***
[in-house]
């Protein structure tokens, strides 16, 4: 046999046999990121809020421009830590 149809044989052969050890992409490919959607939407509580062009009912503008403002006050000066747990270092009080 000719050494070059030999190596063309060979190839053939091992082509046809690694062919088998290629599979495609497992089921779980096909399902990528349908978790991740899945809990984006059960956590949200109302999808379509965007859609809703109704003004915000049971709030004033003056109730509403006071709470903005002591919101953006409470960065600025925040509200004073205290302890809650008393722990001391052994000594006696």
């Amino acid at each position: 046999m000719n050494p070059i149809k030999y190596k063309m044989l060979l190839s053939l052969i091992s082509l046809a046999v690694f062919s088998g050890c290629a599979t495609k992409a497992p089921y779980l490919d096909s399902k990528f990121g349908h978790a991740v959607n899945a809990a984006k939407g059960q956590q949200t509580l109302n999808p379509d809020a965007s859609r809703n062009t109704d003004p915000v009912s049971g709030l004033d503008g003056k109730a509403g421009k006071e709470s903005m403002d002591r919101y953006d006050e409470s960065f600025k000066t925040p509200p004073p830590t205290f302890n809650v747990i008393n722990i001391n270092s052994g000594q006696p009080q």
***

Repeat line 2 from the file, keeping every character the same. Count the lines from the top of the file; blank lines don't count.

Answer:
């Protein structure tokens, strides 16, 4: 046999046999990121809020421009830590 149809044989052969050890992409490919959607939407509580062009009912503008403002006050000066747990270092009080 000719050494070059030999190596063309060979190839053939091992082509046809690694062919088998290629599979495609497992089921779980096909399902990528349908978790991740899945809990984006059960956590949200109302999808379509965007859609809703109704003004915000049971709030004033003056109730509403006071709470903005002591919101953006409470960065600025925040509200004073205290302890809650008393722990001391052994000594006696």